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Reading Chord Diagrams | First Chords | Reading Tablature | First Tabs | Mixing it up

Chord diagrams are good for describing notes that should be strummed, but what if we want to describe specific strings that should be played or a technique such as a hammer-on or slide? This is where tablature comes in.

How does it all work[]



Tablature reads from left to right. Each line represents a string on the guitar, and the number represent certain frets. These numbers aren't to be confused with finger numbers - which are only used in chord diagrams. They are quite easy though! All you do is play the string while fretting (placing your finger on the given fret) those particular strings.

e---------------- (thinnest string)
E--3------------- (FATTEST string)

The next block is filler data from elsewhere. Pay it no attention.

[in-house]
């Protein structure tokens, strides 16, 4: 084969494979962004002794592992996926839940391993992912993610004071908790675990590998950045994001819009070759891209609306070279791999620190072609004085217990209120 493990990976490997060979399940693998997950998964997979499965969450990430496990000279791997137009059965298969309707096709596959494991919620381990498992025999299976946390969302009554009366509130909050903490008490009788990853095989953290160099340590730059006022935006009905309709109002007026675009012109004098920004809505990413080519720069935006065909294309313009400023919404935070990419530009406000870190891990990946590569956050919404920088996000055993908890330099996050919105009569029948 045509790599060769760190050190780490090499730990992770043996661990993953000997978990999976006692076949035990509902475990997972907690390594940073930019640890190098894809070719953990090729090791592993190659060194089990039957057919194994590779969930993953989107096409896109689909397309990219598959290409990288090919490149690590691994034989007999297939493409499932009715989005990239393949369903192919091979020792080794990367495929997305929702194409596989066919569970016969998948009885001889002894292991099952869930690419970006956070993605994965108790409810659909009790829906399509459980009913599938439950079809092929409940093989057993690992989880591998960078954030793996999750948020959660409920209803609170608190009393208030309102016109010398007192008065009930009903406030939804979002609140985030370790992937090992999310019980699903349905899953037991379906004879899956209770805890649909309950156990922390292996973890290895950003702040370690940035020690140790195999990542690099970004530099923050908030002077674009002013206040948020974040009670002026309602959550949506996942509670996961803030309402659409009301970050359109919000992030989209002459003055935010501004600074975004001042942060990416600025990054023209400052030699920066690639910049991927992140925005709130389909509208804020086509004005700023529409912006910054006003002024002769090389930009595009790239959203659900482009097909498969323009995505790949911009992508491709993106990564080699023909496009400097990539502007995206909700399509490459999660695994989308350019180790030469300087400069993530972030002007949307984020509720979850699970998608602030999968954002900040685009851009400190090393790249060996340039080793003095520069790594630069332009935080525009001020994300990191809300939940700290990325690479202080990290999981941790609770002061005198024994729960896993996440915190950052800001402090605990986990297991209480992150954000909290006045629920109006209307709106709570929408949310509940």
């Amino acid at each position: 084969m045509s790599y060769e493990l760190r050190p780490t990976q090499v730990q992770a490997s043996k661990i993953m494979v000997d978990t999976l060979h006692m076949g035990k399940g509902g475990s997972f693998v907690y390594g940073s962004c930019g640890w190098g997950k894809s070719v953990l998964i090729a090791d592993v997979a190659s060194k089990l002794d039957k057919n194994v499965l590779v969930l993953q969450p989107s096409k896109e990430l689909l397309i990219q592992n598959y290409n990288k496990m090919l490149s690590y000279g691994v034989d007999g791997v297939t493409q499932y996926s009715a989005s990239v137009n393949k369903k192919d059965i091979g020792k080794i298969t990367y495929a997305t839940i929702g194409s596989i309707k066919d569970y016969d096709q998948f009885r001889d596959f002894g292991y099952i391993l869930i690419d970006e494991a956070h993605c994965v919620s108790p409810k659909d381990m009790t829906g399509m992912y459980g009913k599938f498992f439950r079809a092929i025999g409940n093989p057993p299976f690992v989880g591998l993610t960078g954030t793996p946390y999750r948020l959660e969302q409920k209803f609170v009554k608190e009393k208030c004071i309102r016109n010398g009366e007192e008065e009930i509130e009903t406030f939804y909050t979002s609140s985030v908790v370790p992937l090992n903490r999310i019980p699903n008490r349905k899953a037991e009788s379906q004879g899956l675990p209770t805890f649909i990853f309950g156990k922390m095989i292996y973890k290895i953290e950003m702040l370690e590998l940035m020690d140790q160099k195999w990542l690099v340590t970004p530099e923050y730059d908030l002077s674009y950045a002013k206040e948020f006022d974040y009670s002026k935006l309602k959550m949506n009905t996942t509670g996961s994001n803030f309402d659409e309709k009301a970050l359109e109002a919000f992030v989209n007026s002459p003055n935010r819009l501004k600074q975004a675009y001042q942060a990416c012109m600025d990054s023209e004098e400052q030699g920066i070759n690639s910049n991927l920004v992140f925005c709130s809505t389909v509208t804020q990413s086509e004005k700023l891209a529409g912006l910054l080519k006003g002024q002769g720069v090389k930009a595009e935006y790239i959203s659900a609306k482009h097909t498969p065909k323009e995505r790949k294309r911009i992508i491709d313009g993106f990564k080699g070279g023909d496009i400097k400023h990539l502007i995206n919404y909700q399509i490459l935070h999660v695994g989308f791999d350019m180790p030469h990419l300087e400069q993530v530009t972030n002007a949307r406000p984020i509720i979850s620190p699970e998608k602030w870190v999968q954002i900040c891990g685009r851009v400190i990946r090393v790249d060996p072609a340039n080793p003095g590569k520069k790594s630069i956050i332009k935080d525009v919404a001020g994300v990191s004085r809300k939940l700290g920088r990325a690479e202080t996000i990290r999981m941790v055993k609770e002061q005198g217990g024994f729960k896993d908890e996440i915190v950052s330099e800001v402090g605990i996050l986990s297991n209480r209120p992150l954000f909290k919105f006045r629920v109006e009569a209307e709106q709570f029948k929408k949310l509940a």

Isn't this quite a bit easier then describing it like this:

Place your finger on the third fret of the 6th string, E.
Play. then place your finger on the second fret of the 5th string.
Play. Now Play the first fret of the 2nd string, and finally play the 2nd string open.

So we have established that tablature can be used to describe particular notes played in a sequence. It can also be used to describe guitar solos and special techniques. Here is a sample.


There are a lot of weird symbols in there. Those go along with a lot of the techniques you will be learning, so we'll get to them later.

What Tablature will and will not tell you[]

Learning Guitar Tablature[]

In order to learn how tablature works, you ought to jump right in. Pick a song you know with a good solo or two and find the tab(short for tablature) on the internet. Then listen to the song and attempt to learn it. You may not be able to play it fast or well but it's gonna take a while to do those things. If your still confused about tablature, look at the comprehensive guide under further reading. This guide features information on topics such as bends, vibratos, etc.

Further reading[]

How to Read Tablature